As explained in a previous article, the technical demands of choral and solo singing are very different from each other. Here are some important tips to ensure a heavy choral rehearsal schedule will not unduly affect your hard-won solo technique.
Beware of your vocal part
Because of composing requirements, choral parts are often written for more the extreme voices, e.g. very high sopranos and tenors and very low mezzos and basses. If your natural vocal fach does not fall into one of those categories, then the tessitura of your choral music part will be less than ideal for you. Knowledge here is power. Once you know your part can affect your solo technique, you can work to mitigate the effects.
For 1st Sopranos and Tenors, your part is likely to have a number of high passages that are not balanced out by enough lower and middle voice singing. This can lead to the common “high, white, bright” approach, due to a raised larynx and shut-down pharynx. While some teachers approve of this approach and even train their singers this way, it goes directly against the fundaments of classical vocal technique, which systematically trains a relaxed, lowered laryngeal position and open, expanded pharynx. This maximizes the size and unique colors of an instrument, while training in the healthy mechanics of the vocal protection and laryngeal tilt.
For high voices, singing the 2nd Soprano or Tenor part is often the better choice, if possible. It isn’t as showy, I know, but the lower tessitura takes strain off of the larynx and vocal cords that an artificially high tessitura can lead to.
For Altos and Basses, the opposite problem is usually the case. Your part is likely to be very low with little upper voice singing. In this situation, it is very easy to get away from the thin edge function, overweight the voice and pull the tongue back in a misguided effort to create more oro-pharyngeal space. That type of sound is bigger and more colorful in your own ear, but actually sounds muffled or held to the listener.
If a 1st Alto or 1st Bass part is available, that is a better option for baritones and many mezzos. With the expanded range of notes sung, that can aid in balancing out the temptation to add too much unnecessary vocal weight in your lower range, making your high notes difficult.
When it is not possible to change to a different part or the part is quite difficult, pay close attention to the music and identify places to take a short break from singing. Note passages that are only high or only low for several phrases. Do you feel any strain or changes to your solo technique when singing those back to back in rehearsal? Are there other passages in which you feel strain or unusual adjustments? These are the places you need to be aware of. Observe at the musical requirements there – dynamics, words, phrasing, etc. – and then listen to your section. Figure out the best place to drop out for a moment to give your voice a break without changing the sound of the section as a whole and where you can sneak back in again. Experiment during rehearsals to see if it works and if your voice feels better. Continue to find other similar places in the music to take a short break until you feel that you can sing with your normal solo technique during rehearsals.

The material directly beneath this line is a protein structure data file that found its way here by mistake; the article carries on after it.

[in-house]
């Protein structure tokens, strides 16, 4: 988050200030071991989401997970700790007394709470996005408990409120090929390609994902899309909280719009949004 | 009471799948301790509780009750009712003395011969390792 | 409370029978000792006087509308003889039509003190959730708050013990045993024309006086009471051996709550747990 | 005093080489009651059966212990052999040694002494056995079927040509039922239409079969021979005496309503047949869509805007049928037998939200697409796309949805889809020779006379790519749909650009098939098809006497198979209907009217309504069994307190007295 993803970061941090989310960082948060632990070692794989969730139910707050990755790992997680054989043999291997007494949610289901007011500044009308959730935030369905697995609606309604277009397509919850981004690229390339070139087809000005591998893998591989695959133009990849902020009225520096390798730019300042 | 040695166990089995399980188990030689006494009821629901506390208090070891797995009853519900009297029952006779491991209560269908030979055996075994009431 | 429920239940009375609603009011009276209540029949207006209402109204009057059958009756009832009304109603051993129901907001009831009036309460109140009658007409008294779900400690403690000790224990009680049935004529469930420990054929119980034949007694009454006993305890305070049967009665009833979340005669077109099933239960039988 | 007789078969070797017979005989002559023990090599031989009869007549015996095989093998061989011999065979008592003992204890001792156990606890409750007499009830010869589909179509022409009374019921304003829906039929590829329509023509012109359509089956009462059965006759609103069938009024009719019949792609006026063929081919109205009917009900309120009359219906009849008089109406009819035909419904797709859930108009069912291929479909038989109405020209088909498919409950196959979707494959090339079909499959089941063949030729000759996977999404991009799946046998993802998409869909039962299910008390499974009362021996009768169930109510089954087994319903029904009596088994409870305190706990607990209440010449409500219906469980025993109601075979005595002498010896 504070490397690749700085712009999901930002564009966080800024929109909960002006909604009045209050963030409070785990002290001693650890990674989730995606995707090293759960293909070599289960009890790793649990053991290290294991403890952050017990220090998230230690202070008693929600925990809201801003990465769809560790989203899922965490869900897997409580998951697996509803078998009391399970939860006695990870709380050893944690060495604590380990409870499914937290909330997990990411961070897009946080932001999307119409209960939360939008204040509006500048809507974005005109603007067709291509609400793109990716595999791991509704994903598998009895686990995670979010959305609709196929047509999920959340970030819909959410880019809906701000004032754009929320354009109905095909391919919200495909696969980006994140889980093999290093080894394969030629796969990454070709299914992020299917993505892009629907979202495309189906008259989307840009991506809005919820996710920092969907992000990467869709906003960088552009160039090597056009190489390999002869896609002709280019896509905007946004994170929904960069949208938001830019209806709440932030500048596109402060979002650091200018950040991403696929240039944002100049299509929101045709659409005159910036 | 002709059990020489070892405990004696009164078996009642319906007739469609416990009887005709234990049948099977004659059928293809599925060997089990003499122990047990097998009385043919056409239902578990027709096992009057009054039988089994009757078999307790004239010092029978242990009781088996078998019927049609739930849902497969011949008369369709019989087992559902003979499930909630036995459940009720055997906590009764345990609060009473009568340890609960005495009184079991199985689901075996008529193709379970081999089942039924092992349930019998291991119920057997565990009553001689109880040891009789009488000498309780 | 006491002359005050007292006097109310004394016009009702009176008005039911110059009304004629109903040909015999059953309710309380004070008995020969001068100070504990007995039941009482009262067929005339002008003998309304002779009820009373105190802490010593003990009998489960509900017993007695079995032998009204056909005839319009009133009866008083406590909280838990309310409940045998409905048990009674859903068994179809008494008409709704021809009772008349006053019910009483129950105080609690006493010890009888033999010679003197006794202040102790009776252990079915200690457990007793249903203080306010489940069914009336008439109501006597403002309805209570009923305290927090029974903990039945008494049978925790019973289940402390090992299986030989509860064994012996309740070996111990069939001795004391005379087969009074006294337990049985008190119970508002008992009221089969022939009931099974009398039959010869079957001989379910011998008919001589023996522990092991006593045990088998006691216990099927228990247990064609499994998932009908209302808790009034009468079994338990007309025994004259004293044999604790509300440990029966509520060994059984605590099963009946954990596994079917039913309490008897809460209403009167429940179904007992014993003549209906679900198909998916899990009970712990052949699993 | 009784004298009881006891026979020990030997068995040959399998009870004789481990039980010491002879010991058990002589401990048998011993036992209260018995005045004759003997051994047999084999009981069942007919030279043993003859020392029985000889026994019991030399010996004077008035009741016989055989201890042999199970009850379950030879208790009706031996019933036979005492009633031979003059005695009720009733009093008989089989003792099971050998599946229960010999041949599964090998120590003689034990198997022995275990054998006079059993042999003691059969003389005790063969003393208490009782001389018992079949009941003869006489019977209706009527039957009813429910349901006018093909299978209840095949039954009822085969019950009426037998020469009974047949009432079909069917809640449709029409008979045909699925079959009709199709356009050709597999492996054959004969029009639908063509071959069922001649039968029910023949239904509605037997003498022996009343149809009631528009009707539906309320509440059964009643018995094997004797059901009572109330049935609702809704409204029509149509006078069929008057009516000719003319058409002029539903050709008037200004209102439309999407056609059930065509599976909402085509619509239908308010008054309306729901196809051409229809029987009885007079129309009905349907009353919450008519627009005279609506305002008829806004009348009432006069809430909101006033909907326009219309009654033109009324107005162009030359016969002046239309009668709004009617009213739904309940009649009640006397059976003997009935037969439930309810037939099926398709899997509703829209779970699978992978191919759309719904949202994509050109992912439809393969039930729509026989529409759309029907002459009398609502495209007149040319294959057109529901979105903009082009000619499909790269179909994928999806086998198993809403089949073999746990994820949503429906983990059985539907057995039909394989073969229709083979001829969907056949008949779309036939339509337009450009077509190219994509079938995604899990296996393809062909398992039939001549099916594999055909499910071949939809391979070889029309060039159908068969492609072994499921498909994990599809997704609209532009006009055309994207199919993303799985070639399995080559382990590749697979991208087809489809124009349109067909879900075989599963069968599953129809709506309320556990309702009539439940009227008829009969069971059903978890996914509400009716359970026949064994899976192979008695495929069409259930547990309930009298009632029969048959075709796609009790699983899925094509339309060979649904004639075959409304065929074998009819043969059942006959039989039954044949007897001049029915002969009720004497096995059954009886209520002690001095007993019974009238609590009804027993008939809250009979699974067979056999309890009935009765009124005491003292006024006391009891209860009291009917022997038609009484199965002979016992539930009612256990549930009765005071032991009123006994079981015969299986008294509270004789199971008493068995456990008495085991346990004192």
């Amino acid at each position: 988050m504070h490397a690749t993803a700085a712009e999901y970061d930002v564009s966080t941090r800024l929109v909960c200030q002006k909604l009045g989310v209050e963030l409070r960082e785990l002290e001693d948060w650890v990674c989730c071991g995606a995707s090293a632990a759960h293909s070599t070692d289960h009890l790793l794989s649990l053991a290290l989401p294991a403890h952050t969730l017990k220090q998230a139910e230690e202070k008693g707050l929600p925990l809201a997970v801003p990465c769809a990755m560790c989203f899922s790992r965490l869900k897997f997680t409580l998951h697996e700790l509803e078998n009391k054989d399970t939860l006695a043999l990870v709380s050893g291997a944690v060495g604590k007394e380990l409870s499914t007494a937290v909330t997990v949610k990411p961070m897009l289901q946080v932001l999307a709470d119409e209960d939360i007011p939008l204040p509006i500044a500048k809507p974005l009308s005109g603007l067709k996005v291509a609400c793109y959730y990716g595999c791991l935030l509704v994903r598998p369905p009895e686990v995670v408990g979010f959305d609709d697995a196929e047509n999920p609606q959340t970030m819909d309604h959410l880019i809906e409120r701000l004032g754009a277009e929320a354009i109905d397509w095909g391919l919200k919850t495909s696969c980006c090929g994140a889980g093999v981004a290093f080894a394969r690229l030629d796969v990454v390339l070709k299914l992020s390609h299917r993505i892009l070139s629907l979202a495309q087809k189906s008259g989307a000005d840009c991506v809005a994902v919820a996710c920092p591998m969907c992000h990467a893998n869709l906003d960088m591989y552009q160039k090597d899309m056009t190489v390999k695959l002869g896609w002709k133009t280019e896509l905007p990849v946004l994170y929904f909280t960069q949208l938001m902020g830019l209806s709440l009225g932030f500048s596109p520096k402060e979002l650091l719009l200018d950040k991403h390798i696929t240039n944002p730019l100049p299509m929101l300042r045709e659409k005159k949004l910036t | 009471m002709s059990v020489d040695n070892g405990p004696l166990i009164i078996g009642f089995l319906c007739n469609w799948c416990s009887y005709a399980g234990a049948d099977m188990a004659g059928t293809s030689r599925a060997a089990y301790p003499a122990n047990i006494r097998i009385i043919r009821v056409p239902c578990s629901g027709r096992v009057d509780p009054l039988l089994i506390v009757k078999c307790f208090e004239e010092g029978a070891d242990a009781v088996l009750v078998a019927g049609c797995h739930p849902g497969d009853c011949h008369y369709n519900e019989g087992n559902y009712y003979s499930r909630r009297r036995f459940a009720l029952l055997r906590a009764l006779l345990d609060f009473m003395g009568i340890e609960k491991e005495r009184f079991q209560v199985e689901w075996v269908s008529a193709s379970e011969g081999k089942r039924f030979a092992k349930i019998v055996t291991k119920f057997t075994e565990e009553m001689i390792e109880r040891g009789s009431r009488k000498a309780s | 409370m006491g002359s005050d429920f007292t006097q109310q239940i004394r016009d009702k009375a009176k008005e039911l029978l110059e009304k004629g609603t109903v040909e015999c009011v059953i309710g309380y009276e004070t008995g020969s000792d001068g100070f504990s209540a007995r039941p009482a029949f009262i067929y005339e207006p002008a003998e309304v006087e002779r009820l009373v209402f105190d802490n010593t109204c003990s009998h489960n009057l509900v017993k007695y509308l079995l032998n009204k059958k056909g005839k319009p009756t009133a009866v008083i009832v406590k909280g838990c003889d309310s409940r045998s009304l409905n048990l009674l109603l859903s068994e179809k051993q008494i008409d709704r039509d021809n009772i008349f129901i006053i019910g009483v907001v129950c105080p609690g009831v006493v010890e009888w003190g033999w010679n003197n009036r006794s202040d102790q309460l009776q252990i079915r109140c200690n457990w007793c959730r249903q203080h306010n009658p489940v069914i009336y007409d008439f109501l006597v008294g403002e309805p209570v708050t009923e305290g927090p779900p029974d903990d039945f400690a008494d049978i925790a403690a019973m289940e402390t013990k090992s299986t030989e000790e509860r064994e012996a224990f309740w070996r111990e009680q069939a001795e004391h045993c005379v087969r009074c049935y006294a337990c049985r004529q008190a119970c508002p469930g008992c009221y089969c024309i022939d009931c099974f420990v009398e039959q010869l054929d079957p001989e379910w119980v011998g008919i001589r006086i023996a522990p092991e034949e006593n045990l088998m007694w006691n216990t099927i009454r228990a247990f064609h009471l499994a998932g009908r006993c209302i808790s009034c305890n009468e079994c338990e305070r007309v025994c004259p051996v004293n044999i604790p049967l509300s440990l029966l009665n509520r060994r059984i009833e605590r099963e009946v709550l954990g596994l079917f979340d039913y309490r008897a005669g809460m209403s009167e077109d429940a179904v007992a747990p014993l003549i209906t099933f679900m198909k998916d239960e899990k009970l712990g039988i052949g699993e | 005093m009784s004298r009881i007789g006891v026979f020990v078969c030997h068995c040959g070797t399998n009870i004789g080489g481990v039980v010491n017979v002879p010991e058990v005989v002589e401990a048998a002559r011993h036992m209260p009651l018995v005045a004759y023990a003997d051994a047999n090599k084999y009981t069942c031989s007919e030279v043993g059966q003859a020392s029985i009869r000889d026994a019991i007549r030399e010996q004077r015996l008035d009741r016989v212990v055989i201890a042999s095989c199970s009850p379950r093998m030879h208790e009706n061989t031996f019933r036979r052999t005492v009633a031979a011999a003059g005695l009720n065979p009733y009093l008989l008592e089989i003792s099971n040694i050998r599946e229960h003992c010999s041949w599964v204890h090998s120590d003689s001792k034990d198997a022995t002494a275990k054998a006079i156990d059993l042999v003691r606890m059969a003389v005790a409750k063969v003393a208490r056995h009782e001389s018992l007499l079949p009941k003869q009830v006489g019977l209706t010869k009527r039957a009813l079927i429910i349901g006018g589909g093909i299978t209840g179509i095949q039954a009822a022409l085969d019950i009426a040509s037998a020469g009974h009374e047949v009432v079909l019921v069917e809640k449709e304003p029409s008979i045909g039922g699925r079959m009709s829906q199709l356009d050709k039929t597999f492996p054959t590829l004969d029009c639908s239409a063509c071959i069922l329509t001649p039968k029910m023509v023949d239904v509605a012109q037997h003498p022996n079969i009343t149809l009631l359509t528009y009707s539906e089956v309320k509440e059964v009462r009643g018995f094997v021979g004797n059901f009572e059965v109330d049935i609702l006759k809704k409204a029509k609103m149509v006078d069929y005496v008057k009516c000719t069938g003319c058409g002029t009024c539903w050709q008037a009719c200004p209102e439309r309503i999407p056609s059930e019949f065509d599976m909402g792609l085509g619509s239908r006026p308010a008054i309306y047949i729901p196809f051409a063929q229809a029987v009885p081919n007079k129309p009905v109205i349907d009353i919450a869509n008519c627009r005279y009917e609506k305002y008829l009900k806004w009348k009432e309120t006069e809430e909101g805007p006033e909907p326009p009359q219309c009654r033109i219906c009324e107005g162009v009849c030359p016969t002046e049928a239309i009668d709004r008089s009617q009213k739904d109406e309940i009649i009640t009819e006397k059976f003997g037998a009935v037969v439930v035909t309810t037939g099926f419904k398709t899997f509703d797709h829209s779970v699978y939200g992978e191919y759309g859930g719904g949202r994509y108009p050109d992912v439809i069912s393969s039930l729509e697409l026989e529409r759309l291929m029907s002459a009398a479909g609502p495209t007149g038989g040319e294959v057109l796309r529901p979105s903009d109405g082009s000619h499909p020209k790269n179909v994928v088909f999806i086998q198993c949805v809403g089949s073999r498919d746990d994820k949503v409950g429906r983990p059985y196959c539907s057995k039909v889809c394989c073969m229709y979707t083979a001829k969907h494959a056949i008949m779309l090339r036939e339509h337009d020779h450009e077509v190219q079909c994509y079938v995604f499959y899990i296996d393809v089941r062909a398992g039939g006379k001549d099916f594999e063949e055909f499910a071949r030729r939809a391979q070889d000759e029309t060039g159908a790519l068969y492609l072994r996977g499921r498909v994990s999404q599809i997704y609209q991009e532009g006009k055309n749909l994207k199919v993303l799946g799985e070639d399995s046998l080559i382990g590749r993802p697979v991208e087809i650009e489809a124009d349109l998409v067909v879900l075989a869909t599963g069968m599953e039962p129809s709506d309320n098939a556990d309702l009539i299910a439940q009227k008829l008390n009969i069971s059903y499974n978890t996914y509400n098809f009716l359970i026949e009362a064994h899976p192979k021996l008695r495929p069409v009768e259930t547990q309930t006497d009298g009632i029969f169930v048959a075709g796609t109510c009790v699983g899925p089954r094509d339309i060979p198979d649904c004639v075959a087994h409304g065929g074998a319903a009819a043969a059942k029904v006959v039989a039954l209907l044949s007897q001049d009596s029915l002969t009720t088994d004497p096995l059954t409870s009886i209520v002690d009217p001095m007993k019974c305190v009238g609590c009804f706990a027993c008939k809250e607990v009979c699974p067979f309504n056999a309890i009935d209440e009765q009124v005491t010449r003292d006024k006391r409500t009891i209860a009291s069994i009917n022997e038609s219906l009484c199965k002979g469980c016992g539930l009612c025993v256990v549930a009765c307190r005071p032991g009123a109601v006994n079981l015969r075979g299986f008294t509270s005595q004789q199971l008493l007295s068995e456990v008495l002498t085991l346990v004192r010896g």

Don’t forget your breath resistance
Let me reiterate that it is extraordinarily easy to sing without support in choral rehearsals. When sitting for extended periods and singing with others, maintaining your normal breath resistance for solo singing can seem unnecessary. But it is crucial to overcome this sense of apathy. When the breath resistance changes, vocal coordination changes and the voice itself does not function in the same way. In order to use your choral rehearsal time to help versus hinder you, it is crucial to ensure that you are using your normal coordination for breath resistance.
Practice before and after rehearsals
Since choral rehearsals are often long, this may seem like a strange suggestion. However, reinforcing your solo technique prior to a choral rehearsal is a great way both to warm up and remind your vocal mechanism exactly how you want it to work during the rehearsal. You don’t have to sing for an extended period of time – 10 to 15 minutes will usually do. Choose exercises that will help combat the tendency of your choral part as mentioned previously. Make sure to pay attention to your breathing and breath resistance for singing.
After the rehearsal, if your voice is not tired, go back into the practice room and do several of the same exercises to balance out your vocal functioning. Sing a little bit of repertoire, including the parts of your voice that will be less utilized in the choral rehearsal. Just a few minutes will reinforce the right vocal coordination. If your voice is tired after your rehearsal, wait until it feels rested and then go into the practice room and work carefully through your technical exercises then.
There is no quick, guaranteed way to maintain your solo technique during choral singing. But getting help from a knowledgeable teacher, knowing your own instrument, making intelligent choices based on personal experience and reinforcing the best vocal habits consistently can help keep your choral obligations from interfering with your crucially important technique for solo singing.
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